Calstrs, the second-largest pension fund in the US, has written to 300 companies in which it owns shares to demand they overhaul their executive pay policies and allow shareholders to advise on how top managers are to be paid.
Calstrs, which manages $111bn for California teachers' retirement pensions, said risky behaviour and excessive pay for executives had fuelled the economic crisis. It called for "more responsible executive pay policies".
The move is part of a sustained backlash by shareholders and lawmakers against high executive pay, following heavy corporate losses during the economic downturn. The government bail-out of parts of the financial system has given rise to complaints over the sharp discrepancy in earnings between the average taxpayer and the average Wall Street executive.
The Calstrs move also gives impetus to "say on pay", the policy that would allow all shareholders a non-binding vote on executive pay.
Mary Schapiro, who recently took over as chairman of the Securities and Exchange Commission, has said she favours this policy.
Anne Sheehan, Calstrs' director of corporate governance, said: "This [pay] has been a significant issue for institutional investors this year . . . one of the issues that came up in the financial crisis was the metrics used to determine pay.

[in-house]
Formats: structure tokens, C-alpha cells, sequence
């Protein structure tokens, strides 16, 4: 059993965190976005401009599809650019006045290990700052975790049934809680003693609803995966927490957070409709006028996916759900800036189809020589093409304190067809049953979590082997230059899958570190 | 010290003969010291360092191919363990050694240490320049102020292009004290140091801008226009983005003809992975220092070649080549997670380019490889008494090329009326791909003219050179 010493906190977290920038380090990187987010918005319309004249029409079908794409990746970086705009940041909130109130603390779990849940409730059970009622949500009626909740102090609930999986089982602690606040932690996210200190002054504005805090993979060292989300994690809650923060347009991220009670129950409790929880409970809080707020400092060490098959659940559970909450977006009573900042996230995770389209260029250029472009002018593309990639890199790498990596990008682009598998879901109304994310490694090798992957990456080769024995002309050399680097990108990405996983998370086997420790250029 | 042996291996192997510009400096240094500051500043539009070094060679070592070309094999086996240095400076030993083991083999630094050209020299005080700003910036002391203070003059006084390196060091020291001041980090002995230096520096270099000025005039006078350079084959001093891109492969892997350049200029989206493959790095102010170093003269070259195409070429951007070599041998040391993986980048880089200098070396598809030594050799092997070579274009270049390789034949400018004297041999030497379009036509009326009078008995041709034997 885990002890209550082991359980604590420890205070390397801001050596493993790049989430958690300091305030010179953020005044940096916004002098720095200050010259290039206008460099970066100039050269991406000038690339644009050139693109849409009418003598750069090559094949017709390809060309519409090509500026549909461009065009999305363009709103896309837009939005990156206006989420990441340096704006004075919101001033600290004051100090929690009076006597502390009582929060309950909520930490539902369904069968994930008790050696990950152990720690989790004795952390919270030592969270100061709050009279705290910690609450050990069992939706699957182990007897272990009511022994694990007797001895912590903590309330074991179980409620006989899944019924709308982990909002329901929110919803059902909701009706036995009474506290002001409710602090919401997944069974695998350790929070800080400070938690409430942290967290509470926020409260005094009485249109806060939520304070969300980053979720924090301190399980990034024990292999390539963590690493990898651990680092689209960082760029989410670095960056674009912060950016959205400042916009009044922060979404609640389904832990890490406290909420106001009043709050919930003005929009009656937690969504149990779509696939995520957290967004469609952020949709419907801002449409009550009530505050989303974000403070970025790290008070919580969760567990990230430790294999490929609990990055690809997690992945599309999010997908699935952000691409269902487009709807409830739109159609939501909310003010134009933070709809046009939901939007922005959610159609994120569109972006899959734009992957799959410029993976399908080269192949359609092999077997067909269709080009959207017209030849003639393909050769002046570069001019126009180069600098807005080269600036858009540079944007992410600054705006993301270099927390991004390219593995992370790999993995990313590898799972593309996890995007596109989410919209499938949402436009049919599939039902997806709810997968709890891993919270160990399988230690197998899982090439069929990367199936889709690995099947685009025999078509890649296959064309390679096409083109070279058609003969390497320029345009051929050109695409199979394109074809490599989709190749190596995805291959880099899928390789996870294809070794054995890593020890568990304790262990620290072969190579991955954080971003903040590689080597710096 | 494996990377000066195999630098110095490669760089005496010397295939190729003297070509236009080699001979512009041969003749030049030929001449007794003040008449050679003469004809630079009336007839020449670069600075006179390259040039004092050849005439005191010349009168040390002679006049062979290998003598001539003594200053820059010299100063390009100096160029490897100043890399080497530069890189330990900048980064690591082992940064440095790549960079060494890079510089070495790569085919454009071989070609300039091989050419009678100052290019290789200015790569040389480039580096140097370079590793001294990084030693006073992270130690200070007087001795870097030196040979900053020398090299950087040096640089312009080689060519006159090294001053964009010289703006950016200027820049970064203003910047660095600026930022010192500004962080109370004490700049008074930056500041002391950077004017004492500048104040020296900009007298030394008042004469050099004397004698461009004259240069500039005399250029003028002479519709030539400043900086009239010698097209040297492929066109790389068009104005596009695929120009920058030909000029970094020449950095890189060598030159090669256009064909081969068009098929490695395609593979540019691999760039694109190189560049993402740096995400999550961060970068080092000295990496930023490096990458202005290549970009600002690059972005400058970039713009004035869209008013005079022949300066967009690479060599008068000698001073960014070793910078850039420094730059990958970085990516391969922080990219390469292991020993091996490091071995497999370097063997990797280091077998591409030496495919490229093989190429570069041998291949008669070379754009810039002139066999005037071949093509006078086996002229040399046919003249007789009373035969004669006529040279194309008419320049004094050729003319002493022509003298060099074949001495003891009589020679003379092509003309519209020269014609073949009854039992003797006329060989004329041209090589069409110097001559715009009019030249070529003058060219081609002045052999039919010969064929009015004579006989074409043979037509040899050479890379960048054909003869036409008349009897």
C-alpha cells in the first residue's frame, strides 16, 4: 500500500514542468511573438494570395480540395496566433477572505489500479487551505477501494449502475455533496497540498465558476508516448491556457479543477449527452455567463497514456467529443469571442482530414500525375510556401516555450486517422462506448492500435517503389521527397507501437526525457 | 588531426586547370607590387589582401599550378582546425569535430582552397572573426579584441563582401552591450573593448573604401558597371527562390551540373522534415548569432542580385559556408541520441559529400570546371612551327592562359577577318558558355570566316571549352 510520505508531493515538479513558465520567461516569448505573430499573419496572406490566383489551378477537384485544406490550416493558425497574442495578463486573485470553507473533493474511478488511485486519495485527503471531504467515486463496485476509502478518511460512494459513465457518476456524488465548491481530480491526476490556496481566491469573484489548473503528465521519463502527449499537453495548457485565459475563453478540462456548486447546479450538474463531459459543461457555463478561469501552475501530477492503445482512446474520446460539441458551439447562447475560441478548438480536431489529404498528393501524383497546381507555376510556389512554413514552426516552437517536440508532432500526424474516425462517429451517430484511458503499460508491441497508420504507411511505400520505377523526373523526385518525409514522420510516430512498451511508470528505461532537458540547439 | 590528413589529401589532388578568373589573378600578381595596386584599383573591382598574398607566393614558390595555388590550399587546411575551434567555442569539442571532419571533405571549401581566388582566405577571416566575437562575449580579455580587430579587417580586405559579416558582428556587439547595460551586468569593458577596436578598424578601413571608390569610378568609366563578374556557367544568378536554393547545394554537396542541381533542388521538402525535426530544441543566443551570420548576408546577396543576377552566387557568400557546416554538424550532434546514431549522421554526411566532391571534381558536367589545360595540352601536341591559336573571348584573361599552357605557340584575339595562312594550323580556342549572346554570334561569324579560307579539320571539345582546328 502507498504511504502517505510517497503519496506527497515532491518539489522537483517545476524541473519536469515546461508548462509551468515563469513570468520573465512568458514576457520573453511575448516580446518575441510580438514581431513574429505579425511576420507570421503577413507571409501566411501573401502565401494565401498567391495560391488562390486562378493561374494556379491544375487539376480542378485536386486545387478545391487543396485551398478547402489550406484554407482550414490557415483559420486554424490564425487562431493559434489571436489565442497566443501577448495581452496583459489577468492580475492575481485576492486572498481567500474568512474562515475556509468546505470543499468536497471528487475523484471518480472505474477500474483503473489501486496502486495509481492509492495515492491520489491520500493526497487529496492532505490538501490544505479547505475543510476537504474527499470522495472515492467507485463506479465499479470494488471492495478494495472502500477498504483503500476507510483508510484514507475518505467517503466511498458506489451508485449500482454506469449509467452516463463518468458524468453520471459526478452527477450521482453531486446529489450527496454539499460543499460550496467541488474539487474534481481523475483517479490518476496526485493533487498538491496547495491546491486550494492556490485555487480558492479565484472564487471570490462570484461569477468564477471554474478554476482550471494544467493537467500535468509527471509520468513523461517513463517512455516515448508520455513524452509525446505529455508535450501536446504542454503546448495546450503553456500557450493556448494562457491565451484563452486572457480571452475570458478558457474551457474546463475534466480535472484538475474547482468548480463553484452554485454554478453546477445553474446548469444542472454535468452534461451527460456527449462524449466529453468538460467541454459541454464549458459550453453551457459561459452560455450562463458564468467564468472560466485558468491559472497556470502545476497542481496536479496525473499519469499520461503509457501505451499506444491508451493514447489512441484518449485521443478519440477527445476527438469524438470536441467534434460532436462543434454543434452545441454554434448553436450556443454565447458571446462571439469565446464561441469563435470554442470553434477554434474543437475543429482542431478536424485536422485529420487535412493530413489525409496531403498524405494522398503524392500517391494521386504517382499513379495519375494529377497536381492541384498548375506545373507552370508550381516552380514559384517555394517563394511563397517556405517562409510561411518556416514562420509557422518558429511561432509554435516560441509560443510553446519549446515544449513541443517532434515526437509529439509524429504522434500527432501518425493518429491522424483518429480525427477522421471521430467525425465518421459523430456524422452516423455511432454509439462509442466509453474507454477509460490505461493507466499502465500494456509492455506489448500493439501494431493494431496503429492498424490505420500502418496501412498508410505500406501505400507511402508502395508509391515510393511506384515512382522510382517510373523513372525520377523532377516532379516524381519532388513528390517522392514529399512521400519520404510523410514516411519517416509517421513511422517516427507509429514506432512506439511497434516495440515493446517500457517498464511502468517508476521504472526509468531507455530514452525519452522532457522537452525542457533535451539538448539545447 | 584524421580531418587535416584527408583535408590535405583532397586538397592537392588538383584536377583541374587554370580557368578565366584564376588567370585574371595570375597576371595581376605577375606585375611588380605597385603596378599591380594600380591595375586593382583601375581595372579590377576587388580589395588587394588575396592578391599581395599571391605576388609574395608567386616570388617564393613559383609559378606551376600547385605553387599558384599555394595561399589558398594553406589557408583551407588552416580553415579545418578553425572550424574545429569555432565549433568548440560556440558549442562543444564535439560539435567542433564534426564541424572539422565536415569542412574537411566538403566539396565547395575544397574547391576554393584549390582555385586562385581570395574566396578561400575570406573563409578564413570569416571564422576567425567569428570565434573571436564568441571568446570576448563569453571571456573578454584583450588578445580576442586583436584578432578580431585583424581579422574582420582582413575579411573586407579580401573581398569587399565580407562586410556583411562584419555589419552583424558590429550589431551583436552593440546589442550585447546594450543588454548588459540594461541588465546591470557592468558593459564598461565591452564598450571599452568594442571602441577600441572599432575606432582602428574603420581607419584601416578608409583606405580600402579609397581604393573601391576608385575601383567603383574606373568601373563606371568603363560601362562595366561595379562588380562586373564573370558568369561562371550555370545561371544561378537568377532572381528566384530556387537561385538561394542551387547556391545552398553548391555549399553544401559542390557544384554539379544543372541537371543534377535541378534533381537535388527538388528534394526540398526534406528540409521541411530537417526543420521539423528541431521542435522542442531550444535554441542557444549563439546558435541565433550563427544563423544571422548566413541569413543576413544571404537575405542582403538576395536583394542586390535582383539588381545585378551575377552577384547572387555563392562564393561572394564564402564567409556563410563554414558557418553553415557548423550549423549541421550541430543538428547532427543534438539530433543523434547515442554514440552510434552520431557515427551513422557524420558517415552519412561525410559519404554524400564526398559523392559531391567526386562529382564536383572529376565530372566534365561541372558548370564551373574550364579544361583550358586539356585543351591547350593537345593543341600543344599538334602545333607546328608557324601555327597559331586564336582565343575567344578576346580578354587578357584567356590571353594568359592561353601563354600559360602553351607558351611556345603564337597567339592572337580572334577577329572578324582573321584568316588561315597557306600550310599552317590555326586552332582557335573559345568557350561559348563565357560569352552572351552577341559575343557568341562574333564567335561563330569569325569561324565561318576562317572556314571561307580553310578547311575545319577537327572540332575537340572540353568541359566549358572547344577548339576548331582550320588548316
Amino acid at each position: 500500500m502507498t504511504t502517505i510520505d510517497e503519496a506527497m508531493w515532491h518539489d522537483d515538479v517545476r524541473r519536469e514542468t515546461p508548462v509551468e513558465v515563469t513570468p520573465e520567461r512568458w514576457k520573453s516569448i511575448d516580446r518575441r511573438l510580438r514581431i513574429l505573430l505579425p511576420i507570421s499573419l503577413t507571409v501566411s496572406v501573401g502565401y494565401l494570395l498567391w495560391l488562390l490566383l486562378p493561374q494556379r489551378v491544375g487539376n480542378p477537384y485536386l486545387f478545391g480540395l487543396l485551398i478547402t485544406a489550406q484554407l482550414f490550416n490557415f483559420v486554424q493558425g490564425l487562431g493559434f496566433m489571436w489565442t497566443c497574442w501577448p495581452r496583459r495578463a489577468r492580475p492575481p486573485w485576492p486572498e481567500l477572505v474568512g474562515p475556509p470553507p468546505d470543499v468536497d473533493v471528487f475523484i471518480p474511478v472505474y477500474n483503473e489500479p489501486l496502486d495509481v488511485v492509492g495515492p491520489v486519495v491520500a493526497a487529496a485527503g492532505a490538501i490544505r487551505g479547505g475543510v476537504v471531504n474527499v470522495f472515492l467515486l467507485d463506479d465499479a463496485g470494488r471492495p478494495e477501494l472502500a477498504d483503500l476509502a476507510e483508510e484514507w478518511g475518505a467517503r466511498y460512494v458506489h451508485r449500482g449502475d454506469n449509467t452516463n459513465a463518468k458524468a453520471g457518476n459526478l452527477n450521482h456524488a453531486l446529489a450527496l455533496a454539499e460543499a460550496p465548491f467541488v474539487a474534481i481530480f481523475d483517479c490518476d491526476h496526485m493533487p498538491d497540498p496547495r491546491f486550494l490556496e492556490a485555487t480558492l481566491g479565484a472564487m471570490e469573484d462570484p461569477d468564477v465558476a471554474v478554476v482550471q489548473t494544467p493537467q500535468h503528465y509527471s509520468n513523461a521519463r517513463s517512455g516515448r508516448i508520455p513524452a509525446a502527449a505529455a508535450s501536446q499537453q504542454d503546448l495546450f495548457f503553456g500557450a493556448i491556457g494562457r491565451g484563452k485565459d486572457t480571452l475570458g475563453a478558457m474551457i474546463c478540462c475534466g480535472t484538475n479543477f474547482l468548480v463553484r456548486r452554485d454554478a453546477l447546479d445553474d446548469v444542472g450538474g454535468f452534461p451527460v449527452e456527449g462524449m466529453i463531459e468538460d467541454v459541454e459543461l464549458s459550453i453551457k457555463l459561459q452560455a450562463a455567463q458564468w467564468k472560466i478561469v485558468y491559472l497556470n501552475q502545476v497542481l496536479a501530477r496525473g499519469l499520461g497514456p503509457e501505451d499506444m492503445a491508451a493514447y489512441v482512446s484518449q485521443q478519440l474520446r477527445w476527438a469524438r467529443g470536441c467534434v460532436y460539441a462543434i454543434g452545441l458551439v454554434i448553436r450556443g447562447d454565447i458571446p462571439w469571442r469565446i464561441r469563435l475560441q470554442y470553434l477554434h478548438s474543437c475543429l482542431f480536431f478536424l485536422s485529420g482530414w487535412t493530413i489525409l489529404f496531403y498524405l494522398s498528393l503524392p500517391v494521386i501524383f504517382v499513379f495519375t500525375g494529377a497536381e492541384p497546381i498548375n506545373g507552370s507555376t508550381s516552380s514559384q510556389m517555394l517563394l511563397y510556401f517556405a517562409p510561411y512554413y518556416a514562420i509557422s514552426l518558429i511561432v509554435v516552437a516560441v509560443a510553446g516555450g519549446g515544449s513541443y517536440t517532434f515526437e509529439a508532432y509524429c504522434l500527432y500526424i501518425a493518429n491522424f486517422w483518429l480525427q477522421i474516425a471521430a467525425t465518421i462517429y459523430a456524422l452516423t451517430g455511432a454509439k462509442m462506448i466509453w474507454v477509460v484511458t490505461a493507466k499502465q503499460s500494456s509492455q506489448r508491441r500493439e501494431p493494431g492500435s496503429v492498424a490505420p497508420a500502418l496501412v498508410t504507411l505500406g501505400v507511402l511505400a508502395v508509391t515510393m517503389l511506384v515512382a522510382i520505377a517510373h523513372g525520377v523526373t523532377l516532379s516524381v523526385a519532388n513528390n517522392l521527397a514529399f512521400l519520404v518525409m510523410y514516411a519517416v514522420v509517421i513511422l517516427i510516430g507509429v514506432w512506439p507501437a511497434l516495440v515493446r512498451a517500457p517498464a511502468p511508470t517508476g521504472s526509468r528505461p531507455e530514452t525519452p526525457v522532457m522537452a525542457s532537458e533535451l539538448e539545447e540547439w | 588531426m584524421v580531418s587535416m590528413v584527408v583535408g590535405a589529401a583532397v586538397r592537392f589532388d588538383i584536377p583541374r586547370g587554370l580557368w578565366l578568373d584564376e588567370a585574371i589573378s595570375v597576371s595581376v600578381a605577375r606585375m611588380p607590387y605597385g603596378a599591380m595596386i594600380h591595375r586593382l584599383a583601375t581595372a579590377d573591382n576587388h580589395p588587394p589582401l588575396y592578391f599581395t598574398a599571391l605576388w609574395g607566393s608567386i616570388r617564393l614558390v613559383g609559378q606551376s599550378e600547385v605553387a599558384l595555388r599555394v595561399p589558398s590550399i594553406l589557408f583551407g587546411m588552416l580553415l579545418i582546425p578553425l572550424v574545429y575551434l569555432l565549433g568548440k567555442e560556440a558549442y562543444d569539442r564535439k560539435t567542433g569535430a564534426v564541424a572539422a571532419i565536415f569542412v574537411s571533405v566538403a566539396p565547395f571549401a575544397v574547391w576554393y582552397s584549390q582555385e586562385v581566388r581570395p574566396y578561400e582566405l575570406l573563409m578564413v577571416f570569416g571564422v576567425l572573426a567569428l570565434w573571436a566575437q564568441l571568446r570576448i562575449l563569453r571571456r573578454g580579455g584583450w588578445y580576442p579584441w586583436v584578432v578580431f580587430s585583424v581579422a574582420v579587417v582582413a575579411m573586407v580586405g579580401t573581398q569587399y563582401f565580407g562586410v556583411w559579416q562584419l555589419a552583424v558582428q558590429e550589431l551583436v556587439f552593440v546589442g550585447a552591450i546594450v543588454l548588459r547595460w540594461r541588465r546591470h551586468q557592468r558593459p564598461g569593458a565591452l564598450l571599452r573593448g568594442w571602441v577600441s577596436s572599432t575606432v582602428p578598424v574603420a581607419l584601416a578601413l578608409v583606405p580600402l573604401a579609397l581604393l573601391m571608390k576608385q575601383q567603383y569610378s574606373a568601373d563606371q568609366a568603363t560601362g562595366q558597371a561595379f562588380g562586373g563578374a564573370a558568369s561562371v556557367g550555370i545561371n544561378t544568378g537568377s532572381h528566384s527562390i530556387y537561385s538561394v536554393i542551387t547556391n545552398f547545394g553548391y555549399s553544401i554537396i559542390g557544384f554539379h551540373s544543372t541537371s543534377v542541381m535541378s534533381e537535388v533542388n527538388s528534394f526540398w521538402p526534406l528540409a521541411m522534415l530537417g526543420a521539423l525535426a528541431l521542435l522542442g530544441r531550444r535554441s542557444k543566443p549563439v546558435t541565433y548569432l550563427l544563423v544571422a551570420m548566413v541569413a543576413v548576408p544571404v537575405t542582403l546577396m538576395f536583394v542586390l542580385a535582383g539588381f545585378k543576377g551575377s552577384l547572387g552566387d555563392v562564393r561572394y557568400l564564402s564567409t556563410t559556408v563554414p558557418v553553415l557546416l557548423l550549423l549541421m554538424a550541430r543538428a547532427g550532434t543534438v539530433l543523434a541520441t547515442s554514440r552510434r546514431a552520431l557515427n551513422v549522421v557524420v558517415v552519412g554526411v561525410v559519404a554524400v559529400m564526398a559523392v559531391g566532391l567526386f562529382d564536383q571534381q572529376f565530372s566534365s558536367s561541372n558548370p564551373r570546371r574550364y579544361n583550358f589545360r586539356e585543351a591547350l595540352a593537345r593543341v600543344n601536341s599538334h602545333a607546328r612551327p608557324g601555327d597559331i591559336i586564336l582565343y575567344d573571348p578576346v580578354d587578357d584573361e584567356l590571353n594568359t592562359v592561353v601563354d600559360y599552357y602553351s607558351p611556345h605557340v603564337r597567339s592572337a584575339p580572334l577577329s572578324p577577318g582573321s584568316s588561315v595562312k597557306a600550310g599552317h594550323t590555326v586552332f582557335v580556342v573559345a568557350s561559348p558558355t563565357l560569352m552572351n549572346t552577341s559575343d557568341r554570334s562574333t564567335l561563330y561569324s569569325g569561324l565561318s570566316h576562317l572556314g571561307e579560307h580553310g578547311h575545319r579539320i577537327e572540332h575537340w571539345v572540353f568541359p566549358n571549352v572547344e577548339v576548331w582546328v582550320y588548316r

"The bonuses were based on very risky behaviour. It raised the question: were executives acting in the long-term interests of the company or were they just jacking up the share price in the short term to get their compensation?"
Calstrs released a model executive compensation policy and said the companies in which it owned shares needed to develop a clear pay policy along these lines, if they did not have one already. The companies also needed to have a compensation committee comprised only of independent directors, and allow shareholders an advisory vote on executive pay.
It said that of the 300 companies it contacted, 34 did not have any provision for allowing shareholders this advisory vote.
Calstrs said its first move would be to step up communications with the companies that did not follow its guidelines.
The pension fund said it would ultimately vote against directors' re-election at those companies that did not follow the compensation guidelines.